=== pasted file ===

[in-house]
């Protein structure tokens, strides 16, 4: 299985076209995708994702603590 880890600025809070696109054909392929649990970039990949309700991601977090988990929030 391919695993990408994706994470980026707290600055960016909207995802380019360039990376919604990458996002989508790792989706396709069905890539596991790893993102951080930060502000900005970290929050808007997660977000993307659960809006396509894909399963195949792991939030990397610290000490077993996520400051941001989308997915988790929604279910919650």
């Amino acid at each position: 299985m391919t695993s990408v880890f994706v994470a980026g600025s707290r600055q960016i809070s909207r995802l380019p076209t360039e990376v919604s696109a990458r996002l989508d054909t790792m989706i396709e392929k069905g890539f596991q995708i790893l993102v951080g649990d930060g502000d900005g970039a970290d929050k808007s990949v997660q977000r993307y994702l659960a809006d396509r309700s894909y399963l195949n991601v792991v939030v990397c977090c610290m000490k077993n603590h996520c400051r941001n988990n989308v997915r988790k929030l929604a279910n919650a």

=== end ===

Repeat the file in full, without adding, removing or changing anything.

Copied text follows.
[in-house]
């Protein structure tokens, strides 16, 4: 299985076209995708994702603590 880890600025809070696109054909392929649990970039990949309700991601977090988990929030 391919695993990408994706994470980026707290600055960016909207995802380019360039990376919604990458996002989508790792989706396709069905890539596991790893993102951080930060502000900005970290929050808007997660977000993307659960809006396509894909399963195949792991939030990397610290000490077993996520400051941001989308997915988790929604279910919650």
């Amino acid at each position: 299985m391919t695993s990408v880890f994706v994470a980026g600025s707290r600055q960016i809070s909207r995802l380019p076209t360039e990376v919604s696109a990458r996002l989508d054909t790792m989706i396709e392929k069905g890539f596991q995708i790893l993102v951080g649990d930060g502000d900005g970039a970290d929050k808007s990949v997660q977000r993307y994702l659960a809006d396509r309700s894909y399963l195949n991601v792991v939030v990397c977090c610290m000490k077993n603590h996520c400051r941001n988990n989308v997915r988790k929030l929604a279910n919650a």